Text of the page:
Part 3 of the First Annual Gamer Crash Awards features games that just didn’t live up to the hype this year. These games may have not been total disasters, just games that failed to live up to the marketing and buzz around the industry. Here’s the list, enjoy.
Ok, before I begin, let me first say that I enjoyed this game. It’s not a bad game at all, it just didn’t feel as fresh as the original. Overall, when I think of BioShock, I think back to the first game. This one was fun but forgettable as the story line wasn’t nearly as good, and I guess the environment lost its mystique as we’ve been to Rapture before. The inclusion of the Big Sister wasn’t as great in the end as they made it seem. Originally, they made it seem like there would be one stalking you and randomly appearing through the game but turns out there was an army of them that appeared right on cue. It did bring us the dual wielding aspect which greatly improved gameplay but in the end BioShock 2 just wasn’t as good as the first game. The multiplayer was fun but wasn’t that innovative and didn’t have much staying power.
Though I never played it (thankfully), I’ve read and seen enough to add it to this list. Originally hyped as a Mass Effect style James Bond game, what we got was a unfun, buggy, flawed mess. The AI is just absolutely stupid, as they’ll get confused and do things like climb ladders in the middle of a gun fight, shoot at walls, or not remember that you’re hiding behind a wall for cover. It’s so bad it’s almost funny. The boss battles are more frustrating and monotonous than anything else, and due to the many delays the graphics looked dated when it finally released last spring. It’s too bad because a Mass Effect espionage style game would have been a lot of fun. Too bad what we got was a game with great ideas, just flawed execution.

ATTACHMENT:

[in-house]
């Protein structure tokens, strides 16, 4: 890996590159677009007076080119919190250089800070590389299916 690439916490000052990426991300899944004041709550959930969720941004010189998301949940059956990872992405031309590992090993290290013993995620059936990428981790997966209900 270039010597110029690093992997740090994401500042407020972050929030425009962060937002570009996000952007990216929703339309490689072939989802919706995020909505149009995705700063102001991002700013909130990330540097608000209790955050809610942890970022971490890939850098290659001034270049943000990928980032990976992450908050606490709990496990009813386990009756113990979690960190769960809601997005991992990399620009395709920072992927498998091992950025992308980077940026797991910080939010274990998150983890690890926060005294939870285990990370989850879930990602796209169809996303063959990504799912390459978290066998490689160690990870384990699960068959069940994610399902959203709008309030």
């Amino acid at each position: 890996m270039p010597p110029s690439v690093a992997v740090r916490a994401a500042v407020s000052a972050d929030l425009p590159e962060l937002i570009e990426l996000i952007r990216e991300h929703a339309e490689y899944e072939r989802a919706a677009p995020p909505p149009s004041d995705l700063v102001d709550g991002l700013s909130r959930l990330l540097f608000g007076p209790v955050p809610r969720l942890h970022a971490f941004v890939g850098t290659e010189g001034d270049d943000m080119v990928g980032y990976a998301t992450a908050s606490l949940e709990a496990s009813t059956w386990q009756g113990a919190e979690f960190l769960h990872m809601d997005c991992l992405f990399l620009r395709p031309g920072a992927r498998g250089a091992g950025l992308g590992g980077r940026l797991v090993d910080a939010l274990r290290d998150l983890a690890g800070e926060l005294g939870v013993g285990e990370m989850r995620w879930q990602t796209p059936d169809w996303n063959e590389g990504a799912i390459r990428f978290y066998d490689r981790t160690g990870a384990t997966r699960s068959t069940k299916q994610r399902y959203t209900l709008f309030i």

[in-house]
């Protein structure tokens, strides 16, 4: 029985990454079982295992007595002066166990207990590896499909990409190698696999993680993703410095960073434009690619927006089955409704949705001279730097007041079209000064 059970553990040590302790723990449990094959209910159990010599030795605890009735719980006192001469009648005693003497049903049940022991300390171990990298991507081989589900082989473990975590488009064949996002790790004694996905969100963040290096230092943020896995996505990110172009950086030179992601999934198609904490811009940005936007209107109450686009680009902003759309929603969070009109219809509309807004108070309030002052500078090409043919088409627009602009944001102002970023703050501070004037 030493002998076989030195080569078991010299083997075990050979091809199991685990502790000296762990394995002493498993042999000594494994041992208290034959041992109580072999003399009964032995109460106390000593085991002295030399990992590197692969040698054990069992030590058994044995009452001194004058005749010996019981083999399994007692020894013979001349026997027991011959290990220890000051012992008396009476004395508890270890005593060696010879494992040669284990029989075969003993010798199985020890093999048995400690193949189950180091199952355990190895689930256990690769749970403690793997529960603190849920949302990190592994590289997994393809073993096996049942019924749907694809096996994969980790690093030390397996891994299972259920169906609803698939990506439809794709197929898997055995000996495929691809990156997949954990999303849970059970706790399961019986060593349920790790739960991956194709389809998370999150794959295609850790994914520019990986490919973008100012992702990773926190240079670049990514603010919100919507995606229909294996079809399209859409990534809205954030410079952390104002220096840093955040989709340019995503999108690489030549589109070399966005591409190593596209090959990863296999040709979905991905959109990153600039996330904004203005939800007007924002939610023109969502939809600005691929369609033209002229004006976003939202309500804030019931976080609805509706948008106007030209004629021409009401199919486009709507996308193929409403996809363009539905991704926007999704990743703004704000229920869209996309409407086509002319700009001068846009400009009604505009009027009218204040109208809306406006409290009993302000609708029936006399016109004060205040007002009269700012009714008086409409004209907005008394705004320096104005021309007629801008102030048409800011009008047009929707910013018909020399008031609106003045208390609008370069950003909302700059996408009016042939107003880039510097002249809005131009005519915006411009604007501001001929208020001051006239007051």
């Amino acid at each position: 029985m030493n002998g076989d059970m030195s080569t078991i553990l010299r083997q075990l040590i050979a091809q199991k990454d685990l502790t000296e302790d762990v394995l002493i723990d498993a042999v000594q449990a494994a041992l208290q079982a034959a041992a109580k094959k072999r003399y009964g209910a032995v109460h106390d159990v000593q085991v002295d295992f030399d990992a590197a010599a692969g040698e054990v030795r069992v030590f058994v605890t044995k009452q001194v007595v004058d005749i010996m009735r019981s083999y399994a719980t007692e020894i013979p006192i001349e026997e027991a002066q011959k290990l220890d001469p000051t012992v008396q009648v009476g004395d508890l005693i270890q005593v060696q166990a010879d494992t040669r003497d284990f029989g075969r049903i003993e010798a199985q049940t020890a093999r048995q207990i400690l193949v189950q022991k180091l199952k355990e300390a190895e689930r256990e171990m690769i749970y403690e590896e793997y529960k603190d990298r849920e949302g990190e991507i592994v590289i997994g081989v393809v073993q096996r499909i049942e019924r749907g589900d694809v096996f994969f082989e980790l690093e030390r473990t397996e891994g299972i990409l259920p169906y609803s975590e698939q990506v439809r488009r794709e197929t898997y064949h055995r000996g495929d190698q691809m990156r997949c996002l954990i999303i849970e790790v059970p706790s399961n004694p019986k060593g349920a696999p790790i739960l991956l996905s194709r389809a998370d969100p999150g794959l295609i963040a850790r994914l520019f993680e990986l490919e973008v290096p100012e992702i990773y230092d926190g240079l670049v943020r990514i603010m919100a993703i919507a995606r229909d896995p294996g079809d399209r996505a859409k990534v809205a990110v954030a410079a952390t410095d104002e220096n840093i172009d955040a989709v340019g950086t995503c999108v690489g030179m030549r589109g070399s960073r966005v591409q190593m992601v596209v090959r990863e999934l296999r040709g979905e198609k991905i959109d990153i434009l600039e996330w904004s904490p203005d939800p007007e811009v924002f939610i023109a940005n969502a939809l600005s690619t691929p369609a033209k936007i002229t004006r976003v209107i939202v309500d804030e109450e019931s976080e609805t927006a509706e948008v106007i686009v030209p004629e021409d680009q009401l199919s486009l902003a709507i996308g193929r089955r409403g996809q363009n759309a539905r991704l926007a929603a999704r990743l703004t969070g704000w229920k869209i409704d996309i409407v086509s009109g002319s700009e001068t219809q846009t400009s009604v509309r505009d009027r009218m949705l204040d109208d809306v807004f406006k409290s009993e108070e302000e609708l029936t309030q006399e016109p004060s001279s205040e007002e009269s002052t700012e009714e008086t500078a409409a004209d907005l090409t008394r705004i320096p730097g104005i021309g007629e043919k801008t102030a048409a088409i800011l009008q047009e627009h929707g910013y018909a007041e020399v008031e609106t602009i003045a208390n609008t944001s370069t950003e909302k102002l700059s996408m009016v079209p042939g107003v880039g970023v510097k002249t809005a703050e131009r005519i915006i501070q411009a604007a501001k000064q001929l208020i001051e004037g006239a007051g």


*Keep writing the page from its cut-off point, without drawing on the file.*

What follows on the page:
The Bug Riddled World of Fallout: New Vegas
As a follow-up to the critically acclaimed Fallout 3, gamers entered the Mojave Desert only to discover a game not properly tested for bugs, glitches, and issues. Much was made about the game when it launched in October and the issues even caused some people to stop playing entirely. Many reviewers even saw the game crash multiple times on them. The good news to this story is that Obsidian has been quickly putting out patches to fix many of the issues so the game is much better now than it was in early November. You know you have a problem when you see character’s heads spinning in a circle and theri bodies floating off chairs.
Star Wars: The Force Unleashed II
Similar to BioShock, not a bad game by any stretch of the imagination, it’s just that what made the first game great, got lost in this version. It’s almost as if LucasArts worked so hard in correcting the issues of the first game, that they forgot to keep the strong elements as well. While the game play is much more varied and the graphics are stunning, the story, which was probably the best aspect of the first game felt no where near as strong. The game will also take you around 5-6 hours to complete without a real reason to do it all over again. Still, it was a fun ride while it lasted, I just wish it lived up to the marketing and hype that preceded it. Another sequel that couldn’t live up to the original.
Medal of Honor